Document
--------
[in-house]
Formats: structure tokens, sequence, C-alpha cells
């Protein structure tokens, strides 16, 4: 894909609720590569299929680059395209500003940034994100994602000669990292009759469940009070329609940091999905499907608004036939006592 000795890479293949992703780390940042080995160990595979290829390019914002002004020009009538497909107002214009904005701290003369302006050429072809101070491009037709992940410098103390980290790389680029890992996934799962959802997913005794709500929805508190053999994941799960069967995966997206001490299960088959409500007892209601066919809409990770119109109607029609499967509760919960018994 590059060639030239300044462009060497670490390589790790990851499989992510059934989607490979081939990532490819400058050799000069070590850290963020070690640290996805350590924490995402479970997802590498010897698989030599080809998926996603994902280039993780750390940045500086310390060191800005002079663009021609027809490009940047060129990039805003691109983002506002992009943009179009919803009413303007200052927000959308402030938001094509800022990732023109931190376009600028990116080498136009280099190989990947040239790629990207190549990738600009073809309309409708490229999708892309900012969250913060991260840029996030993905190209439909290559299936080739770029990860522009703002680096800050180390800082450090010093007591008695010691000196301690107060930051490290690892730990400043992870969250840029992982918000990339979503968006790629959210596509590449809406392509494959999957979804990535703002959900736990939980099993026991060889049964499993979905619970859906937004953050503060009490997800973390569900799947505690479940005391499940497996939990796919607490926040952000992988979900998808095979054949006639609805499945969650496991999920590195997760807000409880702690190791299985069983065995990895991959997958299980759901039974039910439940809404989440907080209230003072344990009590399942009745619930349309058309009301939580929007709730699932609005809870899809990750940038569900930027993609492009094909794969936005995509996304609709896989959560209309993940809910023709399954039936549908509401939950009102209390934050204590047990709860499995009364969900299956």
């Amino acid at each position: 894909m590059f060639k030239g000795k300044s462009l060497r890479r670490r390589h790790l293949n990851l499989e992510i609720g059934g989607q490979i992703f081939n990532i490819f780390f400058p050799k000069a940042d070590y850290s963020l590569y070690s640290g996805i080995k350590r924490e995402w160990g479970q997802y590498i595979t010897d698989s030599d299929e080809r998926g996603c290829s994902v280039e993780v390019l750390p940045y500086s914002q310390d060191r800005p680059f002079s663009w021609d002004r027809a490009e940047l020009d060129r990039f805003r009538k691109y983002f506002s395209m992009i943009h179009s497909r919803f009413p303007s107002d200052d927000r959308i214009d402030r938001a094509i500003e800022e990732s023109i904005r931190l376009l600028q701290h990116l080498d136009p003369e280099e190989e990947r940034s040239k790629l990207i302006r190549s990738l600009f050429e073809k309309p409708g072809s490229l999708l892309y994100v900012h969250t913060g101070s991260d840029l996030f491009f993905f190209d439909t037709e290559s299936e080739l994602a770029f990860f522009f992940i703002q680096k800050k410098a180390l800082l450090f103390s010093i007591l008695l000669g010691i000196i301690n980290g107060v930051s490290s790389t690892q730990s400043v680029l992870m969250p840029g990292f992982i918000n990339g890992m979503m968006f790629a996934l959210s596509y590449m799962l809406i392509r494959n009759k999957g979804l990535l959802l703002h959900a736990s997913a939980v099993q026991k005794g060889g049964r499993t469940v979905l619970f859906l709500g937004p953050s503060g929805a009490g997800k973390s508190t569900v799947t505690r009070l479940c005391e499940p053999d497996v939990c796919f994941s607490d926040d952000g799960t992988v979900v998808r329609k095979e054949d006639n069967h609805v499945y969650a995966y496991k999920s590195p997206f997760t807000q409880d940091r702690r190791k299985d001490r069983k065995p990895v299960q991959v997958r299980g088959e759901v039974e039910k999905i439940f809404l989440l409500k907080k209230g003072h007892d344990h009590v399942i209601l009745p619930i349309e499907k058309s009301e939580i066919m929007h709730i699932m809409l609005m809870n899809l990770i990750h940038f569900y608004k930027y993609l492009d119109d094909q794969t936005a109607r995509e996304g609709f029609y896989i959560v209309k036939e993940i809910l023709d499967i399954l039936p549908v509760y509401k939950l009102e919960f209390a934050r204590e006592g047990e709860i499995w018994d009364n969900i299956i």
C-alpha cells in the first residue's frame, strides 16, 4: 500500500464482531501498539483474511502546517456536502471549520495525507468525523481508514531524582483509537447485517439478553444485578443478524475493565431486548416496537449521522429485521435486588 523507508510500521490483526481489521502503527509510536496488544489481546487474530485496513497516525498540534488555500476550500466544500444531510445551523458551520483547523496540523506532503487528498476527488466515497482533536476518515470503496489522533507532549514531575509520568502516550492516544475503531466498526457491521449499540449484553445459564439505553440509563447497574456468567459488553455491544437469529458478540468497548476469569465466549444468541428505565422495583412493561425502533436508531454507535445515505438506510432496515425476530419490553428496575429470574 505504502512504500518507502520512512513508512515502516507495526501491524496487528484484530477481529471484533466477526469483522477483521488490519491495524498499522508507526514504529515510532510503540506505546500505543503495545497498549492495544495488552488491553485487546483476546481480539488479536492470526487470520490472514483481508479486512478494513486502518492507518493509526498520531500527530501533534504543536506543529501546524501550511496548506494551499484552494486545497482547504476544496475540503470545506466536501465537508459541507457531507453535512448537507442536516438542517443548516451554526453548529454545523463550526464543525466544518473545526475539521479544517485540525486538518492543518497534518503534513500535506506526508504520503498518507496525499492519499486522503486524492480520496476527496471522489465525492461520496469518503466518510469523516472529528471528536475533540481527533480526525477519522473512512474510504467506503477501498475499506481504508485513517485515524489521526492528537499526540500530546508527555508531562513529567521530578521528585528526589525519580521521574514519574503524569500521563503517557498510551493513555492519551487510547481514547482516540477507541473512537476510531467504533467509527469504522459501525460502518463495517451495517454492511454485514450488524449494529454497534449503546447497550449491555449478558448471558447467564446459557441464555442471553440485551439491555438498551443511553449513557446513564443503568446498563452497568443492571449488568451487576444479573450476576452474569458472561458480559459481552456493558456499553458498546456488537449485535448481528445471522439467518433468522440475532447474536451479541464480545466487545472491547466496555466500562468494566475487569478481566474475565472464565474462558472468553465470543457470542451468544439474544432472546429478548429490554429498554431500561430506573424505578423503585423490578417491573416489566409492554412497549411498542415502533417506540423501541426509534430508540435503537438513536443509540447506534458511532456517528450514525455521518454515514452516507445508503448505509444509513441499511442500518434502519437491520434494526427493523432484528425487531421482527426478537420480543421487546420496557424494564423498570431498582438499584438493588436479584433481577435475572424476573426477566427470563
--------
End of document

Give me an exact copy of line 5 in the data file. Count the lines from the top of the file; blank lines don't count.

C-alpha cells in the first residue's frame, strides 16, 4: 500500500464482531501498539483474511502546517456536502471549520495525507468525523481508514531524582483509537447485517439478553444485578443478524475493565431486548416496537449521522429485521435486588 523507508510500521490483526481489521502503527509510536496488544489481546487474530485496513497516525498540534488555500476550500466544500444531510445551523458551520483547523496540523506532503487528498476527488466515497482533536476518515470503496489522533507532549514531575509520568502516550492516544475503531466498526457491521449499540449484553445459564439505553440509563447497574456468567459488553455491544437469529458478540468497548476469569465466549444468541428505565422495583412493561425502533436508531454507535445515505438506510432496515425476530419490553428496575429470574 505504502512504500518507502520512512513508512515502516507495526501491524496487528484484530477481529471484533466477526469483522477483521488490519491495524498499522508507526514504529515510532510503540506505546500505543503495545497498549492495544495488552488491553485487546483476546481480539488479536492470526487470520490472514483481508479486512478494513486502518492507518493509526498520531500527530501533534504543536506543529501546524501550511496548506494551499484552494486545497482547504476544496475540503470545506466536501465537508459541507457531507453535512448537507442536516438542517443548516451554526453548529454545523463550526464543525466544518473545526475539521479544517485540525486538518492543518497534518503534513500535506506526508504520503498518507496525499492519499486522503486524492480520496476527496471522489465525492461520496469518503466518510469523516472529528471528536475533540481527533480526525477519522473512512474510504467506503477501498475499506481504508485513517485515524489521526492528537499526540500530546508527555508531562513529567521530578521528585528526589525519580521521574514519574503524569500521563503517557498510551493513555492519551487510547481514547482516540477507541473512537476510531467504533467509527469504522459501525460502518463495517451495517454492511454485514450488524449494529454497534449503546447497550449491555449478558448471558447467564446459557441464555442471553440485551439491555438498551443511553449513557446513564443503568446498563452497568443492571449488568451487576444479573450476576452474569458472561458480559459481552456493558456499553458498546456488537449485535448481528445471522439467518433468522440475532447474536451479541464480545466487545472491547466496555466500562468494566475487569478481566474475565472464565474462558472468553465470543457470542451468544439474544432472546429478548429490554429498554431500561430506573424505578423503585423490578417491573416489566409492554412497549411498542415502533417506540423501541426509534430508540435503537438513536443509540447506534458511532456517528450514525455521518454515514452516507445508503448505509444509513441499511442500518434502519437491520434494526427493523432484528425487531421482527426478537420480543421487546420496557424494564423498570431498582438499584438493588436479584433481577435475572424476573426477566427470563